HISTORY OF THE CIRCLED COLLAR BRASS INSIGNIA FOR ENLISTED

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					      HISTORY OF THE CIRCLED COLLAR BRASS INSIGNIA FOR ENLISTED
                             PERSONNEL

Army regulations published in December 1902, established that Army officers had to wear the
national coat of arms on both sides of the collar front and the branch insignia behind the coat of
arms; enlisted men had the initials US followed by the branch badge. Later, the national coat of
arms was relegated to the head-dress, and replaced on the collar by the initials U.S. for officers,
and the initials U.S. in the centre of a disc for enlisted men. (1:140)
The circled collar insignia worn on the lapel of Air Force members has a lasting heritage that can
be traced back to 27 April 1918, when General Pershing approved a request to establish a distinct
collar insignia for Air Service personnel. The first insignia was short lived, for on 17 July 1918
changes #5 and #41 prescribed a “vertical silver propeller with bronze wings on either side, one
and three quarters inches tip to tip.” A one inch bronze disc with ring and propeller was
prescribed for enlisted men in the Air Service. (2:35)
When the Air Force separated from the Army Air Corps in 1947, the enlisted personnel kept the
circled collar brass, adapting it to the Air Force by changing the brass finish to a silver/pewter
appearance. The design, with a propeller and wings on the left lapel and U.S. on the right,
continued until the mid 50s at this point we discontinued the propeller and wing design, opting
for the U.S. to be worn on both lapels. (3:1) This design remained until the introduction of the
new Air Force service coat, shade 1620. Larger, brighter chevrons were added and the collar
insignia was removed. These changes were introduce to create a uniform that would give
members a more modern professional appearance. (4:165) Effective 1 June 1995, the U.S. collar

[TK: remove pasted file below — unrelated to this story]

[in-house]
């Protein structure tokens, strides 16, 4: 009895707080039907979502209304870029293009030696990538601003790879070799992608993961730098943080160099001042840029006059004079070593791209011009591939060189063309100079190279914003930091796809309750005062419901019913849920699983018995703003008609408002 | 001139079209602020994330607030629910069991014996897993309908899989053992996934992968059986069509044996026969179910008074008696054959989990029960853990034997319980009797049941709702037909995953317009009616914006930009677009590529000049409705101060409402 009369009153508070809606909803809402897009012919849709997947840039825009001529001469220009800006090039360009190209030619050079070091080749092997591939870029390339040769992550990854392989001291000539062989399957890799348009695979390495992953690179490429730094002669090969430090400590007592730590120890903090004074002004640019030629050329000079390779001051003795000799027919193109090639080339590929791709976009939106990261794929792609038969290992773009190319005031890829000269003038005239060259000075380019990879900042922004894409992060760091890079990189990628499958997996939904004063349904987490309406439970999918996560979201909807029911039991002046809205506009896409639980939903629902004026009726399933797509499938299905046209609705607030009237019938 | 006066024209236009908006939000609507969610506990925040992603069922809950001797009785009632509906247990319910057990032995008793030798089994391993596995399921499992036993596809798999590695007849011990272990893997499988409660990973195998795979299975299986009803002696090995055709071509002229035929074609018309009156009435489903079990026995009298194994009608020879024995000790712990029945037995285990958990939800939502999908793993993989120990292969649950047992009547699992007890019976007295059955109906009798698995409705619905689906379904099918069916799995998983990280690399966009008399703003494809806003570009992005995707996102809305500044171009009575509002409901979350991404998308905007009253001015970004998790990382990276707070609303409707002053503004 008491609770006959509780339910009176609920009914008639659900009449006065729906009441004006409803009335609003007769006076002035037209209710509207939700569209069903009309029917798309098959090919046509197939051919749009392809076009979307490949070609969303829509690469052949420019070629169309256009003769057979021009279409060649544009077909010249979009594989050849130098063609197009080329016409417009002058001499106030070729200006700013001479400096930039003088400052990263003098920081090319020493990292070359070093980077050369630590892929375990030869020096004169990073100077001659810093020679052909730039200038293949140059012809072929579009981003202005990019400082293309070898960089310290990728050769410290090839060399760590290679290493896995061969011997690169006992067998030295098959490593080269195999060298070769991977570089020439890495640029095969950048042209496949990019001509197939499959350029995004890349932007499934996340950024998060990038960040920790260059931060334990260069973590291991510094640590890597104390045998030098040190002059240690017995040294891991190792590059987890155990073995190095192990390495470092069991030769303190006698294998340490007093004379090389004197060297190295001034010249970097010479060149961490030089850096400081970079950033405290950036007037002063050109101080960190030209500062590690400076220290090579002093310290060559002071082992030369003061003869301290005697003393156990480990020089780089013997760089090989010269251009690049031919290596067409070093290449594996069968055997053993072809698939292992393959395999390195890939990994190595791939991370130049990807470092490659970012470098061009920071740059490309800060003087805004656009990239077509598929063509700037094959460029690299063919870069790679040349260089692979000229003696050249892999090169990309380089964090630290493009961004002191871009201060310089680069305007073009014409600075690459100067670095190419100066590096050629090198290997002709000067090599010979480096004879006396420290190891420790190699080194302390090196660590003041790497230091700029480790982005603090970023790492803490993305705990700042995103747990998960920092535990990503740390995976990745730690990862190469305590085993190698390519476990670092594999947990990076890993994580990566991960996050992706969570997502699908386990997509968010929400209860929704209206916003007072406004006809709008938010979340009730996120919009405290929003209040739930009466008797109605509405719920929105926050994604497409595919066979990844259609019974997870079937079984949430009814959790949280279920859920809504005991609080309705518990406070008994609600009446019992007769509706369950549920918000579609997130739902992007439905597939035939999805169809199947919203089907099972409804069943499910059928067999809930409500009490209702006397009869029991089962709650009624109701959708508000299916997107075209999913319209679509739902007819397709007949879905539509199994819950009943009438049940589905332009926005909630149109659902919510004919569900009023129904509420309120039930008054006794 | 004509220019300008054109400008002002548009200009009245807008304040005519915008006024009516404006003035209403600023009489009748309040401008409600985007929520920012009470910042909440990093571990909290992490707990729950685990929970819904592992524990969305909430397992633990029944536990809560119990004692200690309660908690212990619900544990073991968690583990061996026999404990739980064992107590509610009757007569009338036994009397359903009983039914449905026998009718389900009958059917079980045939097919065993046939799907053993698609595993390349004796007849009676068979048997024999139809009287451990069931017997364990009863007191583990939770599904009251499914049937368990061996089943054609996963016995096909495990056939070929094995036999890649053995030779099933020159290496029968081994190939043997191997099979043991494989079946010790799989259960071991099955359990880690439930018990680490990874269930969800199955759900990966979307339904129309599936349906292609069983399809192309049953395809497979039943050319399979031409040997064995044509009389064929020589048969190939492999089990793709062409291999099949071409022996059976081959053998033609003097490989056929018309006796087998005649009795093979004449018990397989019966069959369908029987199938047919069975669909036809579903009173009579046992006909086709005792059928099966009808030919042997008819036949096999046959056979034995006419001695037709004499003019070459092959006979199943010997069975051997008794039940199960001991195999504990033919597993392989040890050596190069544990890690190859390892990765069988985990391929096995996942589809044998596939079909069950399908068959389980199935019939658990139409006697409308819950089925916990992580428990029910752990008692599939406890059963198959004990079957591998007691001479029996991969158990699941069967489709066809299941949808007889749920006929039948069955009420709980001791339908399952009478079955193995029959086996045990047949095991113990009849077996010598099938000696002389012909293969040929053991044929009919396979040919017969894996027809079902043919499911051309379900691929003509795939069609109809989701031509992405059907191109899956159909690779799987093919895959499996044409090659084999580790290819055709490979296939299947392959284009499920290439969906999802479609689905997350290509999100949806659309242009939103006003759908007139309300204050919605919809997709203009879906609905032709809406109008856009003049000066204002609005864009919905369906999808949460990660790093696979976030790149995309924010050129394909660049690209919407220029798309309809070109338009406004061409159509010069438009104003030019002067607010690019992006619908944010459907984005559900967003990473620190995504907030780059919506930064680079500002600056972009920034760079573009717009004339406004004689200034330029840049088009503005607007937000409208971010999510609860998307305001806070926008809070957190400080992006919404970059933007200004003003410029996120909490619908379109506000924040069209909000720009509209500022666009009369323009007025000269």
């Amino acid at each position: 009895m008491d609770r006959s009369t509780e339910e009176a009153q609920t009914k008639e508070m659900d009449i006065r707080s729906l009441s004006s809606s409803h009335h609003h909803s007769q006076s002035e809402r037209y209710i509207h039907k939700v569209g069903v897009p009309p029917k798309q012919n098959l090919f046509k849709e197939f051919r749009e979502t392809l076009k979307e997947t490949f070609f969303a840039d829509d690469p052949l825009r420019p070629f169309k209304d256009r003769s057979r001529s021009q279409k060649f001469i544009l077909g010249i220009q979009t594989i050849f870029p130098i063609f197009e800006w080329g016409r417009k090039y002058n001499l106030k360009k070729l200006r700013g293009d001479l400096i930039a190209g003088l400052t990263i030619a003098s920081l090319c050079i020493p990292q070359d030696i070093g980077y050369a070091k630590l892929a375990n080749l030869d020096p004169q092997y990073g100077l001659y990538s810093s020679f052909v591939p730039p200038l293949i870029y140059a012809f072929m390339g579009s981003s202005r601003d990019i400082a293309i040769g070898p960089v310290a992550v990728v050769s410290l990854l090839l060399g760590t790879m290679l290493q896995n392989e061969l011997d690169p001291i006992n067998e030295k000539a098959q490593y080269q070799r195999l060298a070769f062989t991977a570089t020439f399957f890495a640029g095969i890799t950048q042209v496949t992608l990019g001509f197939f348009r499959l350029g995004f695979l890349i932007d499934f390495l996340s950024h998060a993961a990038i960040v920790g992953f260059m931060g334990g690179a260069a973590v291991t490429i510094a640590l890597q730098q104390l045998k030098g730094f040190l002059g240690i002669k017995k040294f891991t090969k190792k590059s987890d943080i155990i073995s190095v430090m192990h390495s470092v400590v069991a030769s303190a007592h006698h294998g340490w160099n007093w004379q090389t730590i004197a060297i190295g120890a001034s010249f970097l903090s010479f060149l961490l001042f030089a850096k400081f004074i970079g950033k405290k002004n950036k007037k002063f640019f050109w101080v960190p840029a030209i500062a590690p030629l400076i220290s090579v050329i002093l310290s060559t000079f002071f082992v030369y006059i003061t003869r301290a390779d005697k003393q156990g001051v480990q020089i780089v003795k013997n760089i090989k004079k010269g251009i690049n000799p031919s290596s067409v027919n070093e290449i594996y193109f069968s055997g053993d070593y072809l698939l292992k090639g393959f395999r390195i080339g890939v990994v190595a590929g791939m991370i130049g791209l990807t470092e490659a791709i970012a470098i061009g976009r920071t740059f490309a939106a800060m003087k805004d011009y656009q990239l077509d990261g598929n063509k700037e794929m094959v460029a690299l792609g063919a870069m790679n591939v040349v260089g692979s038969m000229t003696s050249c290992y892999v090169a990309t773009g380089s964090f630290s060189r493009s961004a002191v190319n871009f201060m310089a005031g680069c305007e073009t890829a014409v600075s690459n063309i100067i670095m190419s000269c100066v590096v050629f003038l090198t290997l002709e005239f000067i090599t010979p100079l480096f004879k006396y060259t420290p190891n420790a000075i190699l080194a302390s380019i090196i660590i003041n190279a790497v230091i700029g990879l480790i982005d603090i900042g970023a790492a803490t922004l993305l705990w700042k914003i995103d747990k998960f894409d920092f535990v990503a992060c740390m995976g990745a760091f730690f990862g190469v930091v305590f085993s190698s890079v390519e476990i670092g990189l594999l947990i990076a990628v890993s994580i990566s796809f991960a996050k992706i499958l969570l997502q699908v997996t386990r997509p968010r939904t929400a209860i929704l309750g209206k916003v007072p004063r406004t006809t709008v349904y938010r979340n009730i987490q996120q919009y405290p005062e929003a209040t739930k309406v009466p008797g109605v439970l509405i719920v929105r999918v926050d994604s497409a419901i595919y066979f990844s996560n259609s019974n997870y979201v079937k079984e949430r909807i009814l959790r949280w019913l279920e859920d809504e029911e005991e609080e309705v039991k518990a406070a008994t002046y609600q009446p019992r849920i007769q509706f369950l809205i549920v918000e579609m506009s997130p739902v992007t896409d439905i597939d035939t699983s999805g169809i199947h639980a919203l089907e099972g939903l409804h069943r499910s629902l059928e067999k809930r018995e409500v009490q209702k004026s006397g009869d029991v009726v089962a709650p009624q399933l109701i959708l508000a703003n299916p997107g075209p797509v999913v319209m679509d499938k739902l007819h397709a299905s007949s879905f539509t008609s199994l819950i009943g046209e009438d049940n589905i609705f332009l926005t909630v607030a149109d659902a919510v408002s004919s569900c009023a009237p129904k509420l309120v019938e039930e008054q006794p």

brass insignia was re-introduced and all Air Force personnel were instructed to wear the U.S.
insignia without the circle. (5:4) There was no difference between the enlisted and officers in
regards to the collar brass with the exception of the Chief Master Sergeant of the Air Force, who
retained the U.S. insignia with wreath design as previously worn. Cost savings was cited as
justification to eliminate the circled collar brass insignia. Although the circled collar brass
insignia was eliminated, enlisted personnel were still authorized to wear the circled insignia on
the service cap.
Most changes to the Air Force uniform have been accepted quietly. However, since the decision
to eliminate the circled collar brass in 1991, every Air Force uniform board has received a
number of requests to return the circled collar brass to the enlisted force. (6:52) This persistence
is a strong indication of their desire to restore and preserve a lasting heritage. Therefore, we
strongly recommend the Air Force uniform Board authorize the return of the circled collar brass
for all enlisted personnel.




                               Figure 1 Air Force Lapel Insignias (7)

CMSgt McVicar/CEPME EHRI/596-3202/mwm/14 July 2006
BIBLIOGRAPHY

   1. Guido Rosignoli. The illustrated Encyclopedia of Military Insignia of the 20th Century.
      Chartwell Books Inc, Secaucus, New Jersey, 1986.

   2. Terry R. Morris, Major USA Retired. United States Air Service Wing Badges – Uniforms
      and Insignia 1913 -1918. Scott A. Duff Publications, Export, PA, 1996.

   3. Air Force Letter. Letter No. 39-25, Enlisted Personnel USAF Enlisted Insignia, 23
      August 1948, pp 1-18.

   4. Janet R. Bednarek. Generations of Chevrons. Air Force History and Museums Program,
      United States Air Force. Washington, D.C. 2004.

   5. Headquarters, AFMPC. Message, Uniform Changes – Implementation Guidance,
      081910Z May 95.

   6. 94th Air Force Uniform Board meeting minutes, 24 January 1995, p52-64.

   7. Air Force Regulation 35-14, Military Personnel, Service and Dress Uniforms, 15
      November 1950, fig. 13.




CMSgt McVicar/CEPME EHRI/596-3202/mwm/14 July 2006